colored black so as not to disorient a player more accustomed to 88 keys.





    The back of the Model 280,
    showing the curved rim of the case.








     P 284 Mistral grand piano     284 cm / 9 ft 3 in     Weight – 560 kg / 1232 lb

Petrof, of Hradec Králové, Czech Republic, is one of the few piano companies from a former communist country to survive to the present.  In fact, it is one of the largest piano companies in Europe, producing around 14,000 pianos a year, of which 1750 are grands of various sizes.  
The company was established in 1864 by Antonín Petrof.  In 1948, it was confiscated from the Petrof family by the government of Czechoslovakia.  In 1991, it was finally returned to them, and now the fifth generation of the Petrof family is in control.  


Ant. Petrof 275
Concert Grand piano
275 cm (9' 1") long






One of the world's newest models
of concert grand is the Ant. Petrof.

The founder of the company,
Antonín Petrof, used the same
abbreviation on his very first pianos.
Now, after 150 years,
the original brand has been reborn.




        Schimmel is the largest piano manufacturer in Germany.

                K280T Concert Grand in Ebony High Gloss







    Length:  280 cm

   Weight: 490 kg




Unfortunately, the famous French piano company Pleyel, in business for over 200 years,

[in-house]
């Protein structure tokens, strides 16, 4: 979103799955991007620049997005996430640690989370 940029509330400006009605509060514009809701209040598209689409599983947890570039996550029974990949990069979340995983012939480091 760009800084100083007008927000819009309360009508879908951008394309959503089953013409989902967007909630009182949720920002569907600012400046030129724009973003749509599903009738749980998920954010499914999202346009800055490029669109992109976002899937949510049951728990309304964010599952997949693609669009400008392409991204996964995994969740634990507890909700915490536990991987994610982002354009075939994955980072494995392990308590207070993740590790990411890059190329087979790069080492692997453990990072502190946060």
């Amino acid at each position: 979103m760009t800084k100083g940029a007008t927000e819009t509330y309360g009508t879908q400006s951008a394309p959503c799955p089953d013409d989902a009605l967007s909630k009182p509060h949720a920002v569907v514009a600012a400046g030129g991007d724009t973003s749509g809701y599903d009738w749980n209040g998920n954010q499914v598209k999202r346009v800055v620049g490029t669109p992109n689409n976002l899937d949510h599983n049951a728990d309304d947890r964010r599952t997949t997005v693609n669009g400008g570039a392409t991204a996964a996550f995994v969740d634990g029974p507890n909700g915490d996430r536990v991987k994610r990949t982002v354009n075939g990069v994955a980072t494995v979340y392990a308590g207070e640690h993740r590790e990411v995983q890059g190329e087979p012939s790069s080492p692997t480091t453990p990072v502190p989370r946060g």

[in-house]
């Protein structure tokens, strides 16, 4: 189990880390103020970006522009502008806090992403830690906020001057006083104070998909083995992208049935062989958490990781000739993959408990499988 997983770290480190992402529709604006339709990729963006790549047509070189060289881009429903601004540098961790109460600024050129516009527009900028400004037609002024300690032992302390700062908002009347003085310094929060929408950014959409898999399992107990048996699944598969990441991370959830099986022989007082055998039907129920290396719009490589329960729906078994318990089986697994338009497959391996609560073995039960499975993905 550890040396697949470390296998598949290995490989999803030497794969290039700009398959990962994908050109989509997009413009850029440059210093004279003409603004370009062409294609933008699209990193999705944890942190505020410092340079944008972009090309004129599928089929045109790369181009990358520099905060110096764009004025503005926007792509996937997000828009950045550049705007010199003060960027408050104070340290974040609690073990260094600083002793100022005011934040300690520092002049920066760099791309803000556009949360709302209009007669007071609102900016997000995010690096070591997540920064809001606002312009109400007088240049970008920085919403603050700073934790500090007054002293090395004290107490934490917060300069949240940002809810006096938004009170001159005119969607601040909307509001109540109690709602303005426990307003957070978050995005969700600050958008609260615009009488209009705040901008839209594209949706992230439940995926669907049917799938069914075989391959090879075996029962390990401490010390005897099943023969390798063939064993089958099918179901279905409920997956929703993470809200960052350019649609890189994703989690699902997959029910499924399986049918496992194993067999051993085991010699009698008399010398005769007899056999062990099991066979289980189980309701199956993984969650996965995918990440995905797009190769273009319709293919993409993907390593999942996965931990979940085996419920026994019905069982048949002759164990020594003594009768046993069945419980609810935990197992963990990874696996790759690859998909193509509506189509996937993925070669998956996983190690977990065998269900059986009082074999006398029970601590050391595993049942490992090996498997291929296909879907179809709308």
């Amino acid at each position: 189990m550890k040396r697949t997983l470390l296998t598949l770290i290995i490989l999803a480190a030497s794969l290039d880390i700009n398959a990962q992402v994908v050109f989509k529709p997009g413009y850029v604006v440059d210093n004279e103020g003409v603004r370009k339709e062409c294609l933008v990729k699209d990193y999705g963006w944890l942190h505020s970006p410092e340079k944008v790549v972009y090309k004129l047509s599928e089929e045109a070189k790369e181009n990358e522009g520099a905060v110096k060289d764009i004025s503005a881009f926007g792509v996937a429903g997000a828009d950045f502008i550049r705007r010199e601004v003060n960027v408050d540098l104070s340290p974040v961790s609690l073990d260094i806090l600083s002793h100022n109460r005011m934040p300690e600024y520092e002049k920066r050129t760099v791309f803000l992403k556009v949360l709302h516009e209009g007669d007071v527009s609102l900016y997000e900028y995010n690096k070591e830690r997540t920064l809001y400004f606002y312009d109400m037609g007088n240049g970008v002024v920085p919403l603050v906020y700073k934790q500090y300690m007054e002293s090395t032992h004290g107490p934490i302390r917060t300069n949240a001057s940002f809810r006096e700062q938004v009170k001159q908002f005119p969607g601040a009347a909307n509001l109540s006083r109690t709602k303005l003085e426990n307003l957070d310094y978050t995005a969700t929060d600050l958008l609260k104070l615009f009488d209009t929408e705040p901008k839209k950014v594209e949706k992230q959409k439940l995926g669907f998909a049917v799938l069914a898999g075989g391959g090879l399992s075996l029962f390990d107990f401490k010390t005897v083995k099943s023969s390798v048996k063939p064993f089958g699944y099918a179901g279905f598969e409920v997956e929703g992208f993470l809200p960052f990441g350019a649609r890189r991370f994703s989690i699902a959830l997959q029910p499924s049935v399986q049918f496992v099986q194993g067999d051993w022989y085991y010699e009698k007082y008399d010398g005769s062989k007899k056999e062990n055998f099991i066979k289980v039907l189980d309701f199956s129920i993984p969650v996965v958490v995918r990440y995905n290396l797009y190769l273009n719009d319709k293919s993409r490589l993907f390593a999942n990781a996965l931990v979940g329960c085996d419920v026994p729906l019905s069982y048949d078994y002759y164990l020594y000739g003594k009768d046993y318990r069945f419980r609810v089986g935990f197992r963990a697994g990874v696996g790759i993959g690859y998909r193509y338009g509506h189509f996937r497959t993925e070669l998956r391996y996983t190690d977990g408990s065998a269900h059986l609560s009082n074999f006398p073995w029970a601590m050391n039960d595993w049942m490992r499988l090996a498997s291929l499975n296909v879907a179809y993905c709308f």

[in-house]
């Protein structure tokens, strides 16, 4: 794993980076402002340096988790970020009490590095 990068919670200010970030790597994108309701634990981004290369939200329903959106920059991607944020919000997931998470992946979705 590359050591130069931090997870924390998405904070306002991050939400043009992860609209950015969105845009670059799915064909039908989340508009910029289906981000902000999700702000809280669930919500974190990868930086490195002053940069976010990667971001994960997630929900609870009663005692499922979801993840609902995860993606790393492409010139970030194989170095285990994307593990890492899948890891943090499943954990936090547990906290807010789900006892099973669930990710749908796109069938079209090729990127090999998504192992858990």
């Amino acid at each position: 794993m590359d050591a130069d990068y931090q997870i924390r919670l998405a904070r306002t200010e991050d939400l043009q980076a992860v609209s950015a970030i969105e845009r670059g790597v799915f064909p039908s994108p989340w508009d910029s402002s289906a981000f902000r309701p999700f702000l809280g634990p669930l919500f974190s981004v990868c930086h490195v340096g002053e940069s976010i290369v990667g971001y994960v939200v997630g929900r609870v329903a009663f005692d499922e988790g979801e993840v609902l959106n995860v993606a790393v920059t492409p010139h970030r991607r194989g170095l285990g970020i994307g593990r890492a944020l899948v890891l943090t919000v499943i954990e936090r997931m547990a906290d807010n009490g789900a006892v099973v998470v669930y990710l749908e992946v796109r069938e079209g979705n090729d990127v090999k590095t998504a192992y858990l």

ceased all production in 2013.
Pleyels were the favorite pianos of the greatest of all piano composers, Frédéric Chopin.











278 cm /9 feet long ---  504 kg -- 1111 lbs.
The premier piano of Japan.






  Speichingen, Germany


                             275 cm -- 560 kg

Sauter, established in 1819, has been in continuous production longer than any other piano company in the world.






Schulze Pollmann, in spite of the German name, is located in the tiny republic of San Marino, which is surrounded by Italy.  They do not make concert grands, but they are famous for their innovative models such as the Ferrari Rosso pianos.

Ferrari contacted Schulze Pollmann to obtain a red piano matching the color of their racing cars; this piano was meant to be used at their most prestigious worldwide dealerships and auto shows.  

Schulze Pollmann's technical experts in painting and master carpenters did their utmost to replicate on wooden surfaces the same visual result requested by Ferrari, which, until then, had been obtained only on metal surfaces.  

The 197 “Rosso Formula” comes from this experience; it is now produced upon request, in limited quantities.  In addition to the exclusive red color, which is warm and shining, this piano offers other unique features:  a matching bench with velvety-leather red top, an iron frame cast in carbon-grey color (like the racing cars' engines), and the inner side of the rim in the same metallic grey.










The concert stage has a formidable new star in the CC-94, the first concert grand designed, built and introduced by an American piano manufacturer in half a century.